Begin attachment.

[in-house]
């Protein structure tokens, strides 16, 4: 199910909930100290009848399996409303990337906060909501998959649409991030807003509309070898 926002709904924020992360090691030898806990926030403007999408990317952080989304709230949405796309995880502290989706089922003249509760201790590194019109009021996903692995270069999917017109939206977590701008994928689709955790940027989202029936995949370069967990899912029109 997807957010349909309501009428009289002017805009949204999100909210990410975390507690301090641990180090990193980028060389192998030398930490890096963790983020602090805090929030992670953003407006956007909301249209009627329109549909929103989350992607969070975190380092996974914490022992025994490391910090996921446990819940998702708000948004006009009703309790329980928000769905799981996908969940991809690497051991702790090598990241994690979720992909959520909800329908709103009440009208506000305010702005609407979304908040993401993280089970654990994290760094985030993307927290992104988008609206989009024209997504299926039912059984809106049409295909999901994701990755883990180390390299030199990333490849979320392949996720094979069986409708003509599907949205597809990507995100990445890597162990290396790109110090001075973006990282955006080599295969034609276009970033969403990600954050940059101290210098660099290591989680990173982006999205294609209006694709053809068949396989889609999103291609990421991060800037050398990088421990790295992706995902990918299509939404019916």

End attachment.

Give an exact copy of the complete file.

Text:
[in-house]
């Protein structure tokens, strides 16, 4: 199910909930100290009848399996409303990337906060909501998959649409991030807003509309070898 926002709904924020992360090691030898806990926030403007999408990317952080989304709230949405796309995880502290989706089922003249509760201790590194019109009021996903692995270069999917017109939206977590701008994928689709955790940027989202029936995949370069967990899912029109 997807957010349909309501009428009289002017805009949204999100909210990410975390507690301090641990180090990193980028060389192998030398930490890096963790983020602090805090929030992670953003407006956007909301249209009627329109549909929103989350992607969070975190380092996974914490022992025994490391910090996921446990819940998702708000948004006009009703309790329980928000769905799981996908969940991809690497051991702790090598990241994690979720992909959520909800329908709103009440009208506000305010702005609407979304908040993401993280089970654990994290760094985030993307927290992104988008609206989009024209997504299926039912059984809106049409295909999901994701990755883990180390390299030199990333490849979320392949996720094979069986409708003509599907949205597809990507995100990445890597162990290396790109110090001075973006990282955006080599295969034609276009970033969403990600954050940059101290210098660099290591989680990173982006999205294609209006694709053809068949396989889609999103291609990421991060800037050398990088421990790295992706995902990918299509939404019916």